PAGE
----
A Macro View: Catalan Independence – Isolated Incident or the Re-emergence of Populism in Europe?
On October 1, the Spanish province of Catalonia held an independence referendum, which the Catalan parliament had approved and the Spanish national government condemned as constitutionally invalid. What ensued was violence and chaos, as national police used force to prevent citizens from voting and to confiscate ballots. Although uncertainty around the outcome remains, the question for investors is whether this is an isolated incident or the re-emergence of populism in Europe.
A major impetus for the referendum is the sentiment held by many Catalans that they pay much more in taxes to the national government in Madrid than they receive in the form of investment in infrastructure and other government subsidies. The outcome, in which 90% of voters opted to leave Spain, is questionable, due to voter turnout of only 43%, a large number of ballots confiscated by national police, and speculation that many voters were able to cast multiple votes. Despite the overwhelming majority vote, the Catalan population remains deeply divided on the idea of independence from Spain. On Tuesday, Catalonian officials signed a declaration of independence, but delayed its immediate implementation to allow for talks with Madrid. On Wednesday, Spanish Prime Minister Mariano Rajoy issued a five-day deadline for the region to declare its independence before invoking Article 155 of the Spanish constitution, allowing Spain to suspend Catalonia’s autonomy and impose direct rule.1
The Spanish constitution, established in 1978 following the dictatorship of Francisco Franco, made Catalonia one of the most autonomous regions in Europe, granting it the right of self-government and its own official language. It is one of the wealthiest regions in Spain, and despite accounting for only 16% of the country’s population, the region contributes 19% of the nation’s gross domestic product (GDP), 25.6% of exports, and 20.7% of foreign investment.2 Whereas Catalonia generally maintains pro-European Union (EU) sentiment, the EU has made it clear that should Catalonia split from Spain, the region would cease to be part of the EU.3 Many Catalan companies have already announced plans to relocate their headquarters out of the province in response to the crisis, fearing the risk of being headquartered outside the euro zone should Catalonia become independent. This ultimately may seal the fate of the referendum, as the estimated cost of secession is an annual deficit of around €16 million per year, not including the loss of revenues from companies that have left.4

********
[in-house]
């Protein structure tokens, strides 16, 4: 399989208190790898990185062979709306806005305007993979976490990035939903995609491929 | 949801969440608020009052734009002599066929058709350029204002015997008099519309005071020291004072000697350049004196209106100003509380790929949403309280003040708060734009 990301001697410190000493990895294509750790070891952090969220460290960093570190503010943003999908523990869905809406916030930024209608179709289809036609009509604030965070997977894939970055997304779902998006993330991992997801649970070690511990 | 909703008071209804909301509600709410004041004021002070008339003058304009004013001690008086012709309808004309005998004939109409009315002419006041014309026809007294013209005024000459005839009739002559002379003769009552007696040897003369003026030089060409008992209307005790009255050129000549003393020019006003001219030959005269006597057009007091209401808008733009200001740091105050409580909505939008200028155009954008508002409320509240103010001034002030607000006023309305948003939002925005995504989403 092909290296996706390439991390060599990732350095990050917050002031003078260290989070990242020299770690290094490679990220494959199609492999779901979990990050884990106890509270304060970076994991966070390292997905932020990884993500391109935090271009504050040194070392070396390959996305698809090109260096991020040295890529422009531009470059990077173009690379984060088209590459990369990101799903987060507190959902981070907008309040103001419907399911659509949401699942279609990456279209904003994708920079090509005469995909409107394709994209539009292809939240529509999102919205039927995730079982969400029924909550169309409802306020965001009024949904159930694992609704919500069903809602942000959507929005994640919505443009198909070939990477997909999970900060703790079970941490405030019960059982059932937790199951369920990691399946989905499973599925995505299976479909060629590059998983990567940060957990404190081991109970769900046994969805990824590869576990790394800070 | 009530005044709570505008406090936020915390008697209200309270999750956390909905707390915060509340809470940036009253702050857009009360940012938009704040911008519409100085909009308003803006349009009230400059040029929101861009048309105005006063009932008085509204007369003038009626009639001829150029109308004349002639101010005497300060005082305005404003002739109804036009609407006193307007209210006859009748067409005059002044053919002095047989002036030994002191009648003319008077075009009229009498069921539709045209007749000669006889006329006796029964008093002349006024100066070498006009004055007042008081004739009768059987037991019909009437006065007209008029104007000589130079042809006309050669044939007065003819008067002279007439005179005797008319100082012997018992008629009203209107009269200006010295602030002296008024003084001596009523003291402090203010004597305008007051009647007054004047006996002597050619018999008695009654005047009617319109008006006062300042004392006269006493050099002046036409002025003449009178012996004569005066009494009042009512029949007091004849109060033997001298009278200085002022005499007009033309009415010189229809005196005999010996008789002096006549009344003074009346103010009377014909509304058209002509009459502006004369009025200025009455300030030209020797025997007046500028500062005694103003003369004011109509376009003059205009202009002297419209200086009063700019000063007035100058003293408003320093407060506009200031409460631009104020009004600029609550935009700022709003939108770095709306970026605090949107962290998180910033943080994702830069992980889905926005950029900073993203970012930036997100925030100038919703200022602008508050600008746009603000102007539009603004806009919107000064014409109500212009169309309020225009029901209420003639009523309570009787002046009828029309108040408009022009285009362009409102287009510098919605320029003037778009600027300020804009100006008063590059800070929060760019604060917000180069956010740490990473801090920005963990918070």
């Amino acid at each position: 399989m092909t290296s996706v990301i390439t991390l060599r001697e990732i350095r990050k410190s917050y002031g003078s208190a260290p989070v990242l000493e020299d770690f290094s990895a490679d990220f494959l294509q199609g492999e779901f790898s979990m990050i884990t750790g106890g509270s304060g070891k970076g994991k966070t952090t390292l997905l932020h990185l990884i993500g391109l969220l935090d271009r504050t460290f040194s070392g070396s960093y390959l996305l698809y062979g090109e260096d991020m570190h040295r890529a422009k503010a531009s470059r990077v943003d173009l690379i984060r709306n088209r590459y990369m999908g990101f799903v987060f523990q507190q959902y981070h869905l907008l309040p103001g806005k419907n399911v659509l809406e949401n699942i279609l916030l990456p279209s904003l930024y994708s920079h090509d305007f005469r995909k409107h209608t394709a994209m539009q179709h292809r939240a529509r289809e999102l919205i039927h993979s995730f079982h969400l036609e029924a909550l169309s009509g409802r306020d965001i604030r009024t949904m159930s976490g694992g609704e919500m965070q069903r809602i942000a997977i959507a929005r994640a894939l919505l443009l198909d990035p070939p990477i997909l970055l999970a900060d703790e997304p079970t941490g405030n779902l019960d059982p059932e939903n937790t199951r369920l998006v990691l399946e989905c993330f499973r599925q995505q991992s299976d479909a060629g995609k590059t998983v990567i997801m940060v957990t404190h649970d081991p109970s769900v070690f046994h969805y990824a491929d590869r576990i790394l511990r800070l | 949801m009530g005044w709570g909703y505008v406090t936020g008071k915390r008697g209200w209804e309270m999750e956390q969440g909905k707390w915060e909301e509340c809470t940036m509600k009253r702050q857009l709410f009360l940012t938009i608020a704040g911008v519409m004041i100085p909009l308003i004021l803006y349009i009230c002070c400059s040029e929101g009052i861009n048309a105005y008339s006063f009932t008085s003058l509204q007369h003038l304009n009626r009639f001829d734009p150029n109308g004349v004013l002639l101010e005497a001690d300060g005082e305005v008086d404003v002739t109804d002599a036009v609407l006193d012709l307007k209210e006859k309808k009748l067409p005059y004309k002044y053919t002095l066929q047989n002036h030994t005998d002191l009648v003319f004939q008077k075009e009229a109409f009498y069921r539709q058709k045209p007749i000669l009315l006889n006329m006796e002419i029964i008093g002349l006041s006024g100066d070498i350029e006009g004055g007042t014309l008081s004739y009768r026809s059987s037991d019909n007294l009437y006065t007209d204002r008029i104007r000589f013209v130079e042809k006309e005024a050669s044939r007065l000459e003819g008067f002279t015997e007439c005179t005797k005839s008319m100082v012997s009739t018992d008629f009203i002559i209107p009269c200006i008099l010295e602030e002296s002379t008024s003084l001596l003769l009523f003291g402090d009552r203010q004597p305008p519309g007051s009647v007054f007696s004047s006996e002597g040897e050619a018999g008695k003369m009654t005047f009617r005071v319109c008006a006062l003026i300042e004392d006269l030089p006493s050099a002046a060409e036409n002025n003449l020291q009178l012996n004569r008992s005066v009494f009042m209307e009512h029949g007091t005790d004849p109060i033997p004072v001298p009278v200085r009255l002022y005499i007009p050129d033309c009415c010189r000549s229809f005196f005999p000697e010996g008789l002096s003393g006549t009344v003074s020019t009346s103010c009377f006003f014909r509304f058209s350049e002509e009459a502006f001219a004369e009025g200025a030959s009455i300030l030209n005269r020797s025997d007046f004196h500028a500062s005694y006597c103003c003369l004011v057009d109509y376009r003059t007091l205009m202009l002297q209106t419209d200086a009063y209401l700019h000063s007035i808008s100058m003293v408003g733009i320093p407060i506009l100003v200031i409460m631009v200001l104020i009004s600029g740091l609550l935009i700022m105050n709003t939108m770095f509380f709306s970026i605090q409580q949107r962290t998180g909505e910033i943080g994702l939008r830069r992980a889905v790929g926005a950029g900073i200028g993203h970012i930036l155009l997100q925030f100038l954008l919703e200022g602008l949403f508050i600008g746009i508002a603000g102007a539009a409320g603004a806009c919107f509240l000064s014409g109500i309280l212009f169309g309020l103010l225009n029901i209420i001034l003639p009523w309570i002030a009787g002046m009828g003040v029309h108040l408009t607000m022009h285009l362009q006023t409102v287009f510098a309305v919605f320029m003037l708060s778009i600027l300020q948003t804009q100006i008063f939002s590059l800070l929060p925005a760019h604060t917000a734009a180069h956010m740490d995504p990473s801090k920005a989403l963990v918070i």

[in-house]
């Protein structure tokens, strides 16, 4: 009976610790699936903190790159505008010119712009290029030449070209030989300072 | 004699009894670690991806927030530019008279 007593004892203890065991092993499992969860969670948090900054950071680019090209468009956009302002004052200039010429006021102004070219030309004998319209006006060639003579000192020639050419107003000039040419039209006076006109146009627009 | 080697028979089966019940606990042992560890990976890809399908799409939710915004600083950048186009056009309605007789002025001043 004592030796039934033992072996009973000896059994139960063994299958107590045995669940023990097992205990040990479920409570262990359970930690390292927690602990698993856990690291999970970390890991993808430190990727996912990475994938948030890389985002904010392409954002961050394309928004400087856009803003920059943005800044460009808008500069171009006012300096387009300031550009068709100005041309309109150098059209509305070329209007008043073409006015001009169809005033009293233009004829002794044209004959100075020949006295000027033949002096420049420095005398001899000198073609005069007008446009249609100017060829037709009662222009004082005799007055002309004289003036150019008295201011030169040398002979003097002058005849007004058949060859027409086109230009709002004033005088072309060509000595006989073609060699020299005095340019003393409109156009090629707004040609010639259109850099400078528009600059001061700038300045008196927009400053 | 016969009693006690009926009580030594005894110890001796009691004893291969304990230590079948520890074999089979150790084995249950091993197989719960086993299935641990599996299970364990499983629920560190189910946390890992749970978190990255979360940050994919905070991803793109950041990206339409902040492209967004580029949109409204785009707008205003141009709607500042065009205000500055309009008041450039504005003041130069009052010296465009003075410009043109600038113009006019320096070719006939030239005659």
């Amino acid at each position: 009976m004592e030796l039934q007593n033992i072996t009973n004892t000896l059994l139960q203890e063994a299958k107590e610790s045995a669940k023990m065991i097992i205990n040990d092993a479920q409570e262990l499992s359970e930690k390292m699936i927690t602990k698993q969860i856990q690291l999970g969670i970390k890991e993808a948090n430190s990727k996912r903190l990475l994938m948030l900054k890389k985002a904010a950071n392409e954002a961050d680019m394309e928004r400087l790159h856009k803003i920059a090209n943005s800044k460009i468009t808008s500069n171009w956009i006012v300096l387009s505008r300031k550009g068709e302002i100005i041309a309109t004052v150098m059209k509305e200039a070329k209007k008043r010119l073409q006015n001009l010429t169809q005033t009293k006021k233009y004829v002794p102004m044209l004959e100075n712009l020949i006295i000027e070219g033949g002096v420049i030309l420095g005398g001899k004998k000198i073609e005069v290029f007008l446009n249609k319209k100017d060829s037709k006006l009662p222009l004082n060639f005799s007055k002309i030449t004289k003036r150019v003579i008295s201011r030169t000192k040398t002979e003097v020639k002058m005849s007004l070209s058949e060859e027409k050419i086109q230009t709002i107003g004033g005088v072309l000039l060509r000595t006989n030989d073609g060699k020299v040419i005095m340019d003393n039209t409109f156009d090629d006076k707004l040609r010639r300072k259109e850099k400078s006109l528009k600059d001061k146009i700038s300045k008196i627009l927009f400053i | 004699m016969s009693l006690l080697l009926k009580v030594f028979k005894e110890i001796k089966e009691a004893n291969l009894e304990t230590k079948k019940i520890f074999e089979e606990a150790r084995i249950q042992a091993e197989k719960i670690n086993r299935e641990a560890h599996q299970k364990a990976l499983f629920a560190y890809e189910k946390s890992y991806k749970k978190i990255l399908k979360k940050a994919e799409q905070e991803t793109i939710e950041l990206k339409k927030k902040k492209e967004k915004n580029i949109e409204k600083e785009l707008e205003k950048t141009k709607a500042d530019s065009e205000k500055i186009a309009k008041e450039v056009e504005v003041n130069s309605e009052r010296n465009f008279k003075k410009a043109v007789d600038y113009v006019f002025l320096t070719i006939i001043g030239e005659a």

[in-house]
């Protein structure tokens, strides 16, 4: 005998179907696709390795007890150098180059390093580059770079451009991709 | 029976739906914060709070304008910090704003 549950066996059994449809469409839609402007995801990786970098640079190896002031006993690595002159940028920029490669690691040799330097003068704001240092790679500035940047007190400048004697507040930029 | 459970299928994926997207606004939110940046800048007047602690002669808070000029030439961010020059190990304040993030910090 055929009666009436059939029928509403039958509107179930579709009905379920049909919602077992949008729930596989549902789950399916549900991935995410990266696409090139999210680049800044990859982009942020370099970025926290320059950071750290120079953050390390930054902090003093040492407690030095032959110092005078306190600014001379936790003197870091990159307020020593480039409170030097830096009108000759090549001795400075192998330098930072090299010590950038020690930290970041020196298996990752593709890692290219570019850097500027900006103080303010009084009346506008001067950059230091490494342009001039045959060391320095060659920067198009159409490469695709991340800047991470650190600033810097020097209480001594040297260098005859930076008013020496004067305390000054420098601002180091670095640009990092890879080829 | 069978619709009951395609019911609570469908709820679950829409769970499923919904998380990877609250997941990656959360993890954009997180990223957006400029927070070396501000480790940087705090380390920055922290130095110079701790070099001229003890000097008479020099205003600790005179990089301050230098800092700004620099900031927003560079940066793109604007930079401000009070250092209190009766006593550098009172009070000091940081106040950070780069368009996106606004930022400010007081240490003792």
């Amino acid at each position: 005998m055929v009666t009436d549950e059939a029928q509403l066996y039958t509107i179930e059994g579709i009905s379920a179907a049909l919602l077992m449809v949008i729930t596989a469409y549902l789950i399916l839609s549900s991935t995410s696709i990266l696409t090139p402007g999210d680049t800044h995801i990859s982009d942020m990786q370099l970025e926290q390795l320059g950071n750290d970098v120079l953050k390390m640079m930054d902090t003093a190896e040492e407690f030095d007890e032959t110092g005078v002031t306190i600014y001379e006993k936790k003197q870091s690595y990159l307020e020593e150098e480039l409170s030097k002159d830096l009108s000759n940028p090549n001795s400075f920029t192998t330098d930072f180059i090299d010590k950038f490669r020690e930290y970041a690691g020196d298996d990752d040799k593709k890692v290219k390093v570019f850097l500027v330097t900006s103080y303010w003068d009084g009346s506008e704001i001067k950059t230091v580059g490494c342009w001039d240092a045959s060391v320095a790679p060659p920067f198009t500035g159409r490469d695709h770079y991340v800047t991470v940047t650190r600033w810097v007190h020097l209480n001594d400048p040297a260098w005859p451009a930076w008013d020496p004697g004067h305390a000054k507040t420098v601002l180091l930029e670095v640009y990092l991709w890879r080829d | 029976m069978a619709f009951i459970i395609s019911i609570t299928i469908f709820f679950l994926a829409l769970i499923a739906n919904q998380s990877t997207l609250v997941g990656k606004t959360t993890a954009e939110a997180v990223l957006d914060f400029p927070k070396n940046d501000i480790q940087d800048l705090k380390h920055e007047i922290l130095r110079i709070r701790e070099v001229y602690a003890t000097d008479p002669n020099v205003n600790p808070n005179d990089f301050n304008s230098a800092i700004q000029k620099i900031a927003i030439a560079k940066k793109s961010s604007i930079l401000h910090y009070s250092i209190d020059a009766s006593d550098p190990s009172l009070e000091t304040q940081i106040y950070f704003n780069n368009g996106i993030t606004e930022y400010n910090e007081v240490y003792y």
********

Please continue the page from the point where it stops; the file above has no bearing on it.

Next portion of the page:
Catalonia has long prided itself on its autonomy, dating back to its status as an independent kingdom in the middle ages. However, one can also argue that this crisis is a symptom of broader issues across Europe that have yet to be resolved. European optimism reached a post-Financial Crisis high following the French elections earlier this year, which quieted populist fears and resulted in strong performance by European equity markets, with the euro rallying to a two-year high against the US dollar. However, many remain skeptical, believing the continent still desperately needs to implement structural reforms to achieve lasting economic growth. And although European growth and inflation data have been positive, and in some cases better than expected, tensions remain high around nationalist sentiment, immigration, unemployment, and wealth disparity. Although the situation in Catalonia certainly has idiosyncratic elements, and may reach a positive resolution without any major disruption to European markets, it also should serve to remind investors of the political and structural risks that remain in Europe and the need to position portfolios accordingly.
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4 The Economist
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